July 29, 2009
By Dave Hirschman
Photo credit: Max Haynes, MaxAir2Air.com
Five years ago, members of the Commemorative Air Force’s Minnesota wing lost an airplane and a friend.
Don Hinz, a longtime CAF member, was killed while flying the group’s P-51C Mustang, a rare airplane that honored the historic Tuskegee Airmen, the World War II unit comprised of black pilots and crews that escorted U.S. bombers over Europe.
Remarkably, members of the Minnesota group decided to pay tribute to their fallen friend by restoring the wrecked aircraft and returning it to flying condition. After tens of thousands of hours of skilled work, and hundreds of thousands of dollars in contributions from more than 25,000 donors, the airplane is better than new.
Members of the restoration team presented their immaculate airplane to a large and appreciative audience at AirVenture on July 29 in Oshkosh, Wis.
“Don Hinz was killed five years ago, but we couldn’t let it rest there,” said Steve Brown, CAF president. “He cared about this project so much. We had to bring it back to life.”
Brad Lang, the son of a Tuskegee Airman, flew the airplane for the first time two weeks ago. Lang, 50, a Delta Air Lines pilot, said flying the Mustang was the highlight of his aviation career and the honor of a lifetime.
“This is the most important thing,” Lang said. “To salute the airmen and tell their story to those who will carry on their legacy in the future.”
Charles McGee, 89, a Tuskegee Airman who flew 54 combat missions, said the P-51 was his favorite airplane to fly.
“The P-51 Mustang still stands out,” he said. “I’m proud to be close enough to this one to touch it.”
The Tuskegee Airmen were part of what was known as the “Tuskegee Experiment,” an effort in the then-segregated U.S. armed forces, to determine whether black service members had the character and capacity to serve as front-line pilots. The group’s 99th Pursuit Squadron trained in Tuskegee, Ala., and proved so effective that U.S. bomber pilots in Europe requested the unit over others.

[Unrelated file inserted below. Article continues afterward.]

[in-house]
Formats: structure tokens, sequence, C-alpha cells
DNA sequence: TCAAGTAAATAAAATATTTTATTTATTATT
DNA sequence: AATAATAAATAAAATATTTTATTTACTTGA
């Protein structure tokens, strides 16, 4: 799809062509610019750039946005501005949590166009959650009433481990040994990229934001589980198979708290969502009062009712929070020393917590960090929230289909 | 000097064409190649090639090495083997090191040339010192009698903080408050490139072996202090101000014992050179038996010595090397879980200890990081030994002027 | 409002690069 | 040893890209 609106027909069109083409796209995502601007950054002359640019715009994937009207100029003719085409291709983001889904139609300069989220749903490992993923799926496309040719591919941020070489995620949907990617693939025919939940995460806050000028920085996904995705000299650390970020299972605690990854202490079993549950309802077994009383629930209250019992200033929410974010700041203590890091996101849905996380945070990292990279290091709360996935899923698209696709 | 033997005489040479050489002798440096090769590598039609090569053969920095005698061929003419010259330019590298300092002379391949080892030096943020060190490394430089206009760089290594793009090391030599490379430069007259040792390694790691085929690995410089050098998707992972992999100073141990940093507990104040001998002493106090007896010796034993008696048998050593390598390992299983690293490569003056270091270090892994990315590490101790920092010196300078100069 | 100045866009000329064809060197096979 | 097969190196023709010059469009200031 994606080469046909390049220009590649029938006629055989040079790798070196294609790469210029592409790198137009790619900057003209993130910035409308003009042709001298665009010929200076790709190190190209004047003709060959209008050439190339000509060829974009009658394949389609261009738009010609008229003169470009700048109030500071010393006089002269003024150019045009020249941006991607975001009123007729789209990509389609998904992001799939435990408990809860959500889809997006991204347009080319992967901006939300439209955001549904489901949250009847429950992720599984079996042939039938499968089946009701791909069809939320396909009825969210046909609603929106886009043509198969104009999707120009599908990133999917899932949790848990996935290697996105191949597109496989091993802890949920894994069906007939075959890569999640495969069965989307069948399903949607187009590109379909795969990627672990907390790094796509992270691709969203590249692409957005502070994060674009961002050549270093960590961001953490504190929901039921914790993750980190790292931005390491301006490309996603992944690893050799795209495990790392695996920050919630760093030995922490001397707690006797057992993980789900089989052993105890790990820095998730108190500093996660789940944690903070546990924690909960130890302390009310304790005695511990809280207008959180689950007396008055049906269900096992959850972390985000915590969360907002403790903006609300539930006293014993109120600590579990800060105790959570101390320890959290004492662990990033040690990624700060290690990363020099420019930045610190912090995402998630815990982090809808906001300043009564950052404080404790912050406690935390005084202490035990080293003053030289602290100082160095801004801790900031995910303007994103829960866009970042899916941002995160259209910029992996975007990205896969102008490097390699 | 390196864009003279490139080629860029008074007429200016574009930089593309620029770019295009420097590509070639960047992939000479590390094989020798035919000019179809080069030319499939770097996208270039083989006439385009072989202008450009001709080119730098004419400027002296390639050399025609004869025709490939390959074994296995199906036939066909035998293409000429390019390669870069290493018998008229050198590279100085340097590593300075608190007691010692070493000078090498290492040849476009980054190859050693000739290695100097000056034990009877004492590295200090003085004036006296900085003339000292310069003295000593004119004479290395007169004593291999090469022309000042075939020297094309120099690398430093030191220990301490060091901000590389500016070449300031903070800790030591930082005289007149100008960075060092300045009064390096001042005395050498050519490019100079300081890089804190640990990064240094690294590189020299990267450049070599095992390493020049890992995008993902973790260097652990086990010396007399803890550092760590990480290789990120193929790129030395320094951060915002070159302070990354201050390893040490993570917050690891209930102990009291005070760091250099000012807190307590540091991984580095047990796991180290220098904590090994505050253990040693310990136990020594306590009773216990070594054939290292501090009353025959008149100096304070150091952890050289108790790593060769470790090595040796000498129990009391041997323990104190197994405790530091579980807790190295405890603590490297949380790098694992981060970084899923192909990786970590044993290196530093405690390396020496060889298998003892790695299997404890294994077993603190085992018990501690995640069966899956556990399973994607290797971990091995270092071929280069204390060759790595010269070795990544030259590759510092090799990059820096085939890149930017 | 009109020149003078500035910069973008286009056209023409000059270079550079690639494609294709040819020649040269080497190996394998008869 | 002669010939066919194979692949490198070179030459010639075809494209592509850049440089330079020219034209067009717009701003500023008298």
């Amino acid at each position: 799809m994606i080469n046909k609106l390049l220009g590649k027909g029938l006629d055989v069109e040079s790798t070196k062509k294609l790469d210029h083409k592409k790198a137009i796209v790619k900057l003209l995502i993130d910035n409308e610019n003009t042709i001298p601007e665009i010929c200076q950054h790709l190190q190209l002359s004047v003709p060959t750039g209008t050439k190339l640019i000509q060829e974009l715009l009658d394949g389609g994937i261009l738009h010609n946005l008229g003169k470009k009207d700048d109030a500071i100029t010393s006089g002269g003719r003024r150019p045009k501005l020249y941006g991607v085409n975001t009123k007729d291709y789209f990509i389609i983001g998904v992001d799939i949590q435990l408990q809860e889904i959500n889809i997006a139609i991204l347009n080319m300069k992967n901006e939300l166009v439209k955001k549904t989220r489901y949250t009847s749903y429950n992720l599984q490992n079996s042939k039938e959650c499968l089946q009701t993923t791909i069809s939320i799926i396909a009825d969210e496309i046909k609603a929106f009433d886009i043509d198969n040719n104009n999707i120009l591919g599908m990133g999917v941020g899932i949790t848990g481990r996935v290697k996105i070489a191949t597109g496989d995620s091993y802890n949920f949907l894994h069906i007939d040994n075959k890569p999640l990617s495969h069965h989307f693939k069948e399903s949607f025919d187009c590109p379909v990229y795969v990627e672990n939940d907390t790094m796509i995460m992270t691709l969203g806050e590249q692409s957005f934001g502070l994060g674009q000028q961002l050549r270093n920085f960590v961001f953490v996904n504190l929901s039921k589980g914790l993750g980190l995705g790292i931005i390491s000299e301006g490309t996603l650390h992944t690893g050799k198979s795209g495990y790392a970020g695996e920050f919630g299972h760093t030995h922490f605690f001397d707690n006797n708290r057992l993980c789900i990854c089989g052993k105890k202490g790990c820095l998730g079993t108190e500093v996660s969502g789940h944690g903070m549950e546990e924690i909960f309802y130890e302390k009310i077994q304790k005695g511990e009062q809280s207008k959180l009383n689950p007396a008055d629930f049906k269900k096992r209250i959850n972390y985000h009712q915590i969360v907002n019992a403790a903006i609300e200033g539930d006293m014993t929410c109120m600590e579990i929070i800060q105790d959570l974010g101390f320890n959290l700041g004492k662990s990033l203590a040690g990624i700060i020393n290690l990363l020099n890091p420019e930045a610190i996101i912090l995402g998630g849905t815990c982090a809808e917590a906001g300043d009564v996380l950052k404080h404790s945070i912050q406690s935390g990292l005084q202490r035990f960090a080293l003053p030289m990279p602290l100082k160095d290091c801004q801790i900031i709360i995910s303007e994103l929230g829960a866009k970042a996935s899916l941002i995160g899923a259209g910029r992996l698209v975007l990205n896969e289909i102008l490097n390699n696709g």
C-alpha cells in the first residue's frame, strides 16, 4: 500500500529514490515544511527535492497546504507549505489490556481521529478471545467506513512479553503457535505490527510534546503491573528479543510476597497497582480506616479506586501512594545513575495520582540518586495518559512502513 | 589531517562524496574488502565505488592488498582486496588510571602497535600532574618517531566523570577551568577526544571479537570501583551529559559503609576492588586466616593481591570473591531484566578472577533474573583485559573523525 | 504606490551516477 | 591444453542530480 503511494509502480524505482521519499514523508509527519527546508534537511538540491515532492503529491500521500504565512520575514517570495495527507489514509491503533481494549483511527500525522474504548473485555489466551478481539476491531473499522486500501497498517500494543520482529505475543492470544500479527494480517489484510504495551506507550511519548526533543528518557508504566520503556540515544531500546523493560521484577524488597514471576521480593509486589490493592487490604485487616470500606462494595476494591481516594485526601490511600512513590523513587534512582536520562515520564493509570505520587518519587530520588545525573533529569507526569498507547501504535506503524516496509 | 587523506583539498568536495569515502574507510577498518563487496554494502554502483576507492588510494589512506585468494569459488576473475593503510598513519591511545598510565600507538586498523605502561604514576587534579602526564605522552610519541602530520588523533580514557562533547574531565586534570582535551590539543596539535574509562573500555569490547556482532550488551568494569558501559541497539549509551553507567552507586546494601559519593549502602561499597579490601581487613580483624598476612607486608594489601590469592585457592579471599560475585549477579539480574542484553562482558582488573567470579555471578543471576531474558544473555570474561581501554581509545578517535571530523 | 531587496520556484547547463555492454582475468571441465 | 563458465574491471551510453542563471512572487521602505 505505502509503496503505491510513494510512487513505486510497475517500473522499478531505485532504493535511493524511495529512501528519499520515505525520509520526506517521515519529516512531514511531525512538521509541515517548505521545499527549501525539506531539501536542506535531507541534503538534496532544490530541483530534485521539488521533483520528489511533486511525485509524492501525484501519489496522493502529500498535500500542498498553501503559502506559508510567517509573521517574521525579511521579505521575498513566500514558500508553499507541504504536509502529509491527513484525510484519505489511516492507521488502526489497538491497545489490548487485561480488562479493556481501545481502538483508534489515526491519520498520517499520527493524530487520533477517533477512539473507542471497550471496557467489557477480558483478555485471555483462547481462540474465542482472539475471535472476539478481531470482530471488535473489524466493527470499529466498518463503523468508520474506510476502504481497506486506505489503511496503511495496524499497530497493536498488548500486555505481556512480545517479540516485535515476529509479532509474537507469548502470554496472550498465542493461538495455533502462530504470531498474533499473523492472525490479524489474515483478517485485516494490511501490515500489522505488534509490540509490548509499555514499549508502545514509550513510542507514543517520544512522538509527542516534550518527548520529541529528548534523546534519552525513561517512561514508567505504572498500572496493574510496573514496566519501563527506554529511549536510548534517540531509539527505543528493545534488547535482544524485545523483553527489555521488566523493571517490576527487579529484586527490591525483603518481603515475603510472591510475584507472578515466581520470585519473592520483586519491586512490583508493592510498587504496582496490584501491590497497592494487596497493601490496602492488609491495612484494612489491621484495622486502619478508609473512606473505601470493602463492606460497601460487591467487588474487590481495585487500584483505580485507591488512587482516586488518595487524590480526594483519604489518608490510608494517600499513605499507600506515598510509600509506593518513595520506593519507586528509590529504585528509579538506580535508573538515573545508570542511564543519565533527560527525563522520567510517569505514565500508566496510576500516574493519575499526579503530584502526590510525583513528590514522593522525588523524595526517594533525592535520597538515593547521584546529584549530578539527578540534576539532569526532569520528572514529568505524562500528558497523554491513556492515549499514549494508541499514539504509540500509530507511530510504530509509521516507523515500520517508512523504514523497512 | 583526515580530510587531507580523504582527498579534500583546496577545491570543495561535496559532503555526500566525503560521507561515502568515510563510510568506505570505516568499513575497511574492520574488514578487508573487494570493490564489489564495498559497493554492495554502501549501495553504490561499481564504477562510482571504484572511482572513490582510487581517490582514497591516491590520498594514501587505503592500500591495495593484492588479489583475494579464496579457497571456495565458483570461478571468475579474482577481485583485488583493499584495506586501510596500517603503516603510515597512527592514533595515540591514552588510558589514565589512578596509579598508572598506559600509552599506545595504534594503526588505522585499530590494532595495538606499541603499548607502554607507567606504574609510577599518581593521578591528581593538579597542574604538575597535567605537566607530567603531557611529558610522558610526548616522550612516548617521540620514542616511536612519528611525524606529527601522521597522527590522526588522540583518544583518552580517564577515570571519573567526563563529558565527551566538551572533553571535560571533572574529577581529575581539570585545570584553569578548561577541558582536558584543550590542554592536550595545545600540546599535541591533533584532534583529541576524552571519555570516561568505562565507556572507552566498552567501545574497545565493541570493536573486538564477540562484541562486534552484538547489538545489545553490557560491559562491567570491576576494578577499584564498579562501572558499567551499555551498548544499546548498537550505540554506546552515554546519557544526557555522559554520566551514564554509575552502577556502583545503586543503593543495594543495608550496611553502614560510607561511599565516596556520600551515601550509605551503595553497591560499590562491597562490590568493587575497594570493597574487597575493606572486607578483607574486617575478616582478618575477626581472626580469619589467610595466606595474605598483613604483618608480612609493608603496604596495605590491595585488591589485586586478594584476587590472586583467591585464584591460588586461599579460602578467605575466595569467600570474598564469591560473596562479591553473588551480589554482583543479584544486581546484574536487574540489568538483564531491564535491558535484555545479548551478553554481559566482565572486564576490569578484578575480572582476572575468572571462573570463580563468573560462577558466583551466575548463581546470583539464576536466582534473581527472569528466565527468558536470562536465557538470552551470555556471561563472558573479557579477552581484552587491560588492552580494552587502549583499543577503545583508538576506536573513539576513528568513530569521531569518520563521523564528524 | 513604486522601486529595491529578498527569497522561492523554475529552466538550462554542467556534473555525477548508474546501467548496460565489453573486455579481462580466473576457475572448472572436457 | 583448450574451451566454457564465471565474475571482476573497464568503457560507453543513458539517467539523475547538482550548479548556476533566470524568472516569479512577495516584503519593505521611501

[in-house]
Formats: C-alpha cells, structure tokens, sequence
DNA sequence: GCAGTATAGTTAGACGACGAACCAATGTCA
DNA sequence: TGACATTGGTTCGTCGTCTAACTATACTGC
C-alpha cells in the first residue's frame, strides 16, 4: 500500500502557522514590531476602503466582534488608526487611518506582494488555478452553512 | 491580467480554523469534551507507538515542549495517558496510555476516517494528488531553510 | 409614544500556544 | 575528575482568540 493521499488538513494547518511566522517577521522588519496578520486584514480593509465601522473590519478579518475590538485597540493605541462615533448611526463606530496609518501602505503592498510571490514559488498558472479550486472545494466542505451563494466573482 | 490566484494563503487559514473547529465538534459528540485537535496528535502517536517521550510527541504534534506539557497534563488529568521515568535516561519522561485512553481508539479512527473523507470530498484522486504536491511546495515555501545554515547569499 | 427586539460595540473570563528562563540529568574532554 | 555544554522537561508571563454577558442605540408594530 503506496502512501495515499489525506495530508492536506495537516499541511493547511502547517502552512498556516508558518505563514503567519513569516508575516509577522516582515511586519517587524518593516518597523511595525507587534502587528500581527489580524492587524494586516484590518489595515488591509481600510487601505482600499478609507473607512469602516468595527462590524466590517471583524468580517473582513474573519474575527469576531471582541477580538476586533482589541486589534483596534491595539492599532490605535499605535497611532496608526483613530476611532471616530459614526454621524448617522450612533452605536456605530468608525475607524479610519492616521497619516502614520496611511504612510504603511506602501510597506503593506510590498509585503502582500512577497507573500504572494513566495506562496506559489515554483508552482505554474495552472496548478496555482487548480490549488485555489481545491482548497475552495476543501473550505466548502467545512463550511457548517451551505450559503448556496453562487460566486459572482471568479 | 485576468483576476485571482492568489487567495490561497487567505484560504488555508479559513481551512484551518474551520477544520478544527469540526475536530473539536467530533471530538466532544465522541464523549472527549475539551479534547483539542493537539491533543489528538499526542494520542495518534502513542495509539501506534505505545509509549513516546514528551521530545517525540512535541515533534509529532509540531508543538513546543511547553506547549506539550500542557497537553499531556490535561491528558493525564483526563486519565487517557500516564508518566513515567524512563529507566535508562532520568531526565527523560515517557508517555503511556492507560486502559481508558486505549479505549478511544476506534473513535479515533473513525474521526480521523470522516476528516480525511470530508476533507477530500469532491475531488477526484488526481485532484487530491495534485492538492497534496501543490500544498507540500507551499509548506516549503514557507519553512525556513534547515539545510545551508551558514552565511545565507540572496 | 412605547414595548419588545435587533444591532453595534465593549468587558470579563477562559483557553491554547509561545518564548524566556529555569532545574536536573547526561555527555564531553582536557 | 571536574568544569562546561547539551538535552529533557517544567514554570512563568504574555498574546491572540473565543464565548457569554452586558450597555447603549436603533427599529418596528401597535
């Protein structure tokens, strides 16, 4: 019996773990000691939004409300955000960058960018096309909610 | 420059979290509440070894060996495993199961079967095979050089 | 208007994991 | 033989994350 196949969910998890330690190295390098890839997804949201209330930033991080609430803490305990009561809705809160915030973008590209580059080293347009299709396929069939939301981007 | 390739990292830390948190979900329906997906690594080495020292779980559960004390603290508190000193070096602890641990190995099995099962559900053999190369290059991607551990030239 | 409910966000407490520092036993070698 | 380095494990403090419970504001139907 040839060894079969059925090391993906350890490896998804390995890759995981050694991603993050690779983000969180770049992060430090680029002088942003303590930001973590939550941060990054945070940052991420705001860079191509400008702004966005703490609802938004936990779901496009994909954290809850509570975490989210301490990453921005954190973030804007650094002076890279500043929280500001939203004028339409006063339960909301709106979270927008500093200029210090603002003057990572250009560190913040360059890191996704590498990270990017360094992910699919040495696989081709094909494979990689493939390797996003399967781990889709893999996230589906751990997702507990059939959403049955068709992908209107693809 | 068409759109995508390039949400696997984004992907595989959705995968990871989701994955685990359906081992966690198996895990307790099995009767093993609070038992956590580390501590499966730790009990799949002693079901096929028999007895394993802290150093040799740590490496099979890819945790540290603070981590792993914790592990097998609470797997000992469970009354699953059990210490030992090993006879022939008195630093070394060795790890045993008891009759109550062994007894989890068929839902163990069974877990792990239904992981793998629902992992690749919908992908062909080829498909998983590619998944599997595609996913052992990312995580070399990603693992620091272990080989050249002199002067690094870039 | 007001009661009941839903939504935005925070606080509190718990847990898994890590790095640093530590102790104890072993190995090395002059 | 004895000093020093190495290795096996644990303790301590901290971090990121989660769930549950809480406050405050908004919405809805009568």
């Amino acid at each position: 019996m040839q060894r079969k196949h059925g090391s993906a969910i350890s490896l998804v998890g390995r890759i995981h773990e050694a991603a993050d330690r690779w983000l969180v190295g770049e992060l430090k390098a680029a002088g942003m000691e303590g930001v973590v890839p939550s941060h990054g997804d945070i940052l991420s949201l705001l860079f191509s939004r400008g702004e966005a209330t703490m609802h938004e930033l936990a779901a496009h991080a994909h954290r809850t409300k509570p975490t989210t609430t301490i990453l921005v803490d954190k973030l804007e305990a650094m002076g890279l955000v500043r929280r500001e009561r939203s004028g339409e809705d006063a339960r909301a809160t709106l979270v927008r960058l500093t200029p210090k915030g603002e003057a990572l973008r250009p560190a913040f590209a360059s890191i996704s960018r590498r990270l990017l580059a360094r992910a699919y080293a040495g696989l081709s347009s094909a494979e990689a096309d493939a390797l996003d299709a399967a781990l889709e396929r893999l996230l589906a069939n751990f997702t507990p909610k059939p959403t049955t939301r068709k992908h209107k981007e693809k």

Doug Rozendaal, leader of the Minnesota restoration effort, said the group’s education efforts are just beginning now that the airplane is flying.
“If Don Hinz was here, he’d tell us to get to work,” Rozendaal said. “He’d want us to go out and tell the story of the Tuskegee Airmen, and that’s what we’re going to do.”
AOPA Pilot Senior Editor Dave Hirschman joined AOPA in 2008. He has an airline transport pilot certificate and instrument and multiengine flight instructor certificates. Dave flies vintage, historical, and Experimental airplanes and specializes in tailwheel and aerobatic instruction.
The Aircraft Owners and Pilots Association (AOPA) has awarded its third annual Flight Training Excellence Awards to top flight schools and flight instructors ranked by more than 3,600 flight students who voluntarily reviewed their flight training experience through an AOPA online poll.
For decades, pilots have headed to Bay Bridge Airport in the Chesapeake Bay for scenic coastal flying and great seafood. Check it out after attending the AOPA Homecoming Fly-In on Oct. 4.
Maintenance experts have asked the FAA to clarify whether recurring inspections of Cessna 210-series aircraft can be mandated without following required rulemaking procedures.
VOLUNTEER AT AN AOPA FLY-IN NEAR YOU!
SHARE YOUR PASSION. VOLUNTEER AT AN AOPA FLY-IN. CLICK TO LEARN MORE >>>
VOLUNTEER LOCALLY AT AOPA FLY-IN! CLICK TO LEARN MORE >>>
BE A PART OF THE FLY-IN VOLUNTEER CREW! CLICK TO LEARN MORE >>>